Clara Labs is an email-based scheduling service for busy people. Simply “cc” Clara on an email to a person you want to meet with, and Clara handles the back-and-forth game of email tag for you. To build a robust and accurate system that gracefully handles nuanced requests, Clara Labs combined machine learning with a distributed human labor force. This service, available 24/7, consistently responds within 30 minutes or less and enables a single person to do work for an unbounded number of customers.
A hybrid person-machine system has clear benefits, such as increased accuracy and decreased cost (i.e., increased scalability) via partial automation. Further, human input to the system leads to new annotations for retraining algorithms. There are great advantages to vertically integrating the ML annotation process directly with the product (e.g., the fidelity of labeled data increases when the annotator understands what actions will be derived directly from their work).
Despite these advantages, there are several distinct challenges to building such a system: annotators are noisy and may be biased by bad ML predictions (if displayed). There also tends to be an inverse relationship between speed of data entry and annotator accuracy, and the learning curve for using a unique expert system may be high. In fact, simply measuring accuracy in the system may be challenging depending on time and cost constraints.
Jason Laska explores the challenges of building a real-time(ish) knowledge workforce, how to integrate automation, and key strategies Clara Labs learned that enable scale. Along the way, Jason discusses incentives and algorithms for increasing both the accuracy and speed of human operators and for measuring their performance, strategies for dealing with task ambiguity, and tricks for building an effective ramping system to onboard workers. Jason also covers the “automation spectrum” (i.e., the integration points where machine learning predictions can be used to dramatically enhance human performance).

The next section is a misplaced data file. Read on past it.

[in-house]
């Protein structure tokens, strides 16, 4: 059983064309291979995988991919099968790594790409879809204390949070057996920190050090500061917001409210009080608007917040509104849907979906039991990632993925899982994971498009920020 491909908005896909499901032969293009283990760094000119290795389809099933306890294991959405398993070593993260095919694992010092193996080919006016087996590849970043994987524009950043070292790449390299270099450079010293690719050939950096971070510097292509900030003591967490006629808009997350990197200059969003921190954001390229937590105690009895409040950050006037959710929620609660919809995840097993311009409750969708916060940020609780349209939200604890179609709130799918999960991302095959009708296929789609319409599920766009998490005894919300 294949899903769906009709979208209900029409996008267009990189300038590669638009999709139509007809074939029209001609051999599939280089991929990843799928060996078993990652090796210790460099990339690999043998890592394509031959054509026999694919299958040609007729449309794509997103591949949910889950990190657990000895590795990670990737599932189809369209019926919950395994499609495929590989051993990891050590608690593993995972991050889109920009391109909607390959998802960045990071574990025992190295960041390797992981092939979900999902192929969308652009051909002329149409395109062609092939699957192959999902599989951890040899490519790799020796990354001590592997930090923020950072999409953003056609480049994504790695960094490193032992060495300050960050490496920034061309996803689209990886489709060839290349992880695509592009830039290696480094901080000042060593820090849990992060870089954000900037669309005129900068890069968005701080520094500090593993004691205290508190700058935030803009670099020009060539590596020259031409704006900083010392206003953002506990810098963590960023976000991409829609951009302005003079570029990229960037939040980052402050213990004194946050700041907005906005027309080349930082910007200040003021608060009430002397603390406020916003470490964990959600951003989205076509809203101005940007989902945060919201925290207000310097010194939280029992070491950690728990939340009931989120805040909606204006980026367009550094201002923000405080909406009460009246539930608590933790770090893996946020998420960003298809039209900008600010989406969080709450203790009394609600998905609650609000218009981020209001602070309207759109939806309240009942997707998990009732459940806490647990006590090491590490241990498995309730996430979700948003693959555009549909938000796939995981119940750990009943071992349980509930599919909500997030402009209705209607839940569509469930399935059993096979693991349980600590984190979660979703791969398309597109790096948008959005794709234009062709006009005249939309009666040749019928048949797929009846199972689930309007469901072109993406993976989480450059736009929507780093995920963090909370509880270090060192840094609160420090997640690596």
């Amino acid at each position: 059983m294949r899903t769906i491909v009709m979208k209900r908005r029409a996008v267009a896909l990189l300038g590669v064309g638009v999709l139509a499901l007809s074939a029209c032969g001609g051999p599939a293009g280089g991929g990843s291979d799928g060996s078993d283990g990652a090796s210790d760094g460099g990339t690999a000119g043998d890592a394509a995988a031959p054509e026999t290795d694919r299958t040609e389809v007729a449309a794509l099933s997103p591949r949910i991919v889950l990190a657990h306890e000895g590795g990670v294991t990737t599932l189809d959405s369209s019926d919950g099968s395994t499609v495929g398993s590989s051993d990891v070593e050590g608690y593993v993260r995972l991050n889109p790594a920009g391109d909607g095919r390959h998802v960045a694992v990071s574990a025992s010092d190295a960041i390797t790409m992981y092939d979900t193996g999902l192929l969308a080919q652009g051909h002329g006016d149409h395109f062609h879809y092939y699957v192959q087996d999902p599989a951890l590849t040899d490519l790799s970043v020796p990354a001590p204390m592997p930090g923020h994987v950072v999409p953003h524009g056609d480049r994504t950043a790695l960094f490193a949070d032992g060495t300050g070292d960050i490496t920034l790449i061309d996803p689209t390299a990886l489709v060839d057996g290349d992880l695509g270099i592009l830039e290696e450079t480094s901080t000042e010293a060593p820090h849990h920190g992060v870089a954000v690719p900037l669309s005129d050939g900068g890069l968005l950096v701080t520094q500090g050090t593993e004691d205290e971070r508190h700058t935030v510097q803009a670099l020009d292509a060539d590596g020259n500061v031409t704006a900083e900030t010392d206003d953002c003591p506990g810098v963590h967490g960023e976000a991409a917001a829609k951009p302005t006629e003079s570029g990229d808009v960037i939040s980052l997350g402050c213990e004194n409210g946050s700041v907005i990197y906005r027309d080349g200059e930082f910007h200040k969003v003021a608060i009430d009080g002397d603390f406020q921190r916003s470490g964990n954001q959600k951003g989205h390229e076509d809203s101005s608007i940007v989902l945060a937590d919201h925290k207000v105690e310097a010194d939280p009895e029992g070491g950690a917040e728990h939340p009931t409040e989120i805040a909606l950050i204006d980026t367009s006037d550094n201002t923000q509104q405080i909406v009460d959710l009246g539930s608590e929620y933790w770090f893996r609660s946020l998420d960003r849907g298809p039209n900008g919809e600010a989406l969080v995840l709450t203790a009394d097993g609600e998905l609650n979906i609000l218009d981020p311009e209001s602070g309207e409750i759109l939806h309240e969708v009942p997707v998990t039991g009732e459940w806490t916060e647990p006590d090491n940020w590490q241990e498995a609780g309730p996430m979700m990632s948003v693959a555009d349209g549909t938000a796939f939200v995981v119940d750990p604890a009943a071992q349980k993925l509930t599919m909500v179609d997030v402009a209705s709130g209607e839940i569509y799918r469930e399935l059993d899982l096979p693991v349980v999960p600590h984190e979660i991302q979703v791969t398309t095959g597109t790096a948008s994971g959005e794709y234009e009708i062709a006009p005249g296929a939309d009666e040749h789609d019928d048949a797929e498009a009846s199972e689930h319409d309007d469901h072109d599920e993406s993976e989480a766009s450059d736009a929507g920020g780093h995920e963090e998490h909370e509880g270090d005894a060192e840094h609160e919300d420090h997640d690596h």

Jason Laska is the head of engineering at Clara Labs. Previously, he spearheaded the computer vision program at Dropcam (acquired by Google in 2014), developing massive scale online vision systems for the product. Jason holds a PhD in electrical engineering from Rice University, where he made contributions to inverse problems, dimensionality reduction, and optimization. He briefly dabbled in publishing as a cofounder and editor of Rejecta Mathematica, a publication for previously rejected mathematics articles.
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